Sophie Rolfe, Visitor Ranger

As spring emerges in the Park with trees coming into leaf and wildflowers adding glimpses of colour to the landscape, here are a few species and some facts about them, to look out for over the next couple of months.

Many of the overwintering birds will have returned to their summer breeding grounds by March, but one bird that we are all familiar with is the Mallard. Generally Mallards start laying eggs around the middle of March, but sometimes earlier if conditions are right. Each brood consists of around 12 eggs at a time, and take around 28 days from laying to hatch. They nest near water, with the nests well covered by vegetation or in natural holes such as in the base of a tree.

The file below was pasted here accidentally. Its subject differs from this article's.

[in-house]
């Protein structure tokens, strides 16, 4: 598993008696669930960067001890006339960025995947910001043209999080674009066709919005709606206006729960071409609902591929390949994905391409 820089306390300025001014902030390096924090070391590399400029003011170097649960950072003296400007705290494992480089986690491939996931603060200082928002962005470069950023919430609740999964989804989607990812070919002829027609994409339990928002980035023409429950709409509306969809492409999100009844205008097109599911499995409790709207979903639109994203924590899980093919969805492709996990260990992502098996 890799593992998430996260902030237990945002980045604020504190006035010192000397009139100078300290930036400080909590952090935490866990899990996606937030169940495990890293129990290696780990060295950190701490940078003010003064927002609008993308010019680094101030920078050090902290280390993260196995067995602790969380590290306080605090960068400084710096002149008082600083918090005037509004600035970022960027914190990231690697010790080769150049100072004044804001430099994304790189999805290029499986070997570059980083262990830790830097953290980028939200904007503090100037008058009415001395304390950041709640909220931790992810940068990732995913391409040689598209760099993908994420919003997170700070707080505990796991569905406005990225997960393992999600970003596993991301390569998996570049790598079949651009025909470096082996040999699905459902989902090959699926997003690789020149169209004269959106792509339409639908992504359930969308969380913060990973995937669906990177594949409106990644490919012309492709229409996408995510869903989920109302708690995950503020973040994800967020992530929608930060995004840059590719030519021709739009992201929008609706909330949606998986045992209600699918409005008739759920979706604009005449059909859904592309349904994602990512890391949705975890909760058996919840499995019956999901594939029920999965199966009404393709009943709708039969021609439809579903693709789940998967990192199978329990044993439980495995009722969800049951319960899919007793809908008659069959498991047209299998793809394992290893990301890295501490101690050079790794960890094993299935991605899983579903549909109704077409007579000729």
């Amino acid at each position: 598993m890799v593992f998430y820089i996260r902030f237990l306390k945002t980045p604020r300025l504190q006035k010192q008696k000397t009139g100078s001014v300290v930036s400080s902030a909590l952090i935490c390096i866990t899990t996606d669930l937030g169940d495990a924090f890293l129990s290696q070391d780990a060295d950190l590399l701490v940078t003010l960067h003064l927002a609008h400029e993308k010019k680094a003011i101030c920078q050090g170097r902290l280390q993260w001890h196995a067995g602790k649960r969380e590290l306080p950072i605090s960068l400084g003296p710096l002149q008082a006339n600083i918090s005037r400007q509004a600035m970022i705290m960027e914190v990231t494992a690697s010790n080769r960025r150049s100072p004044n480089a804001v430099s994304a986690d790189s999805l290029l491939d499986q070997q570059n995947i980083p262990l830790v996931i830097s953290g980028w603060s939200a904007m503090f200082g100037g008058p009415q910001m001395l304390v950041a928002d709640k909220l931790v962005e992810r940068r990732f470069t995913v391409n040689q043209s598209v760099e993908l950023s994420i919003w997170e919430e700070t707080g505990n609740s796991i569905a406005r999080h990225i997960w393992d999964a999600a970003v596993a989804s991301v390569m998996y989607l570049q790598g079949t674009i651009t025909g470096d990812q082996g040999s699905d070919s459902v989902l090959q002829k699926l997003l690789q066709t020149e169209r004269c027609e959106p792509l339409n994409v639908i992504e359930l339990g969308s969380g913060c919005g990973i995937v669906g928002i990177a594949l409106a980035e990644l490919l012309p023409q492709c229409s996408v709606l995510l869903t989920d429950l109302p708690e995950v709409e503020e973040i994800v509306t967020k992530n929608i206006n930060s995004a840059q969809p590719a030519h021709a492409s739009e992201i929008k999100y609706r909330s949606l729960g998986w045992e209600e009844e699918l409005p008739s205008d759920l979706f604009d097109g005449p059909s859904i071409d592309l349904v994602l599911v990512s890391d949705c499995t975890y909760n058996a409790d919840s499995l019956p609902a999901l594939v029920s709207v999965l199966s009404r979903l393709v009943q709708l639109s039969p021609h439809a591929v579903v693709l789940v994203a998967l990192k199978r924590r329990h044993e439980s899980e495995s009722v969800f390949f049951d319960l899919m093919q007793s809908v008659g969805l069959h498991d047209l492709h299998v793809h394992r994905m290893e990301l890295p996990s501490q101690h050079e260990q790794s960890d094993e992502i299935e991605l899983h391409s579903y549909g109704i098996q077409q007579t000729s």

Spring is the time butterflies begin to emerge, and one of the first species to be seen on the wing is the Brimstone. The Brimstone is a large butterfly, and the bright yellow colour of the males makes them easy to spot on the wing. However, they camouflage well with leaves so are difficult to see when they land, especially the females as they are much paler in colour. The larvae feed on the leaves of Buckthorn and Alder Buckthorn, while the adults have a preference for purple flowers, making the Bluebells an important food source. The yellow colour of the males is thought to have inspired the name “butterfly” due to the butter-like colour.

One of my personal favourite in early spring flowers is the Snake’s-Head Fritillary. Generally seen in April and May, it can’t be mistaken for any other plant due to its bell-like flower with chequered petals that are usually purple but can also be pink or white. Due to the national decline in meadow habitats this flower has been declining in number due to habitat loss. In the park the best place to see this flower is on the mound near the Pyramid sculpture along along the back of Gunwade Lake.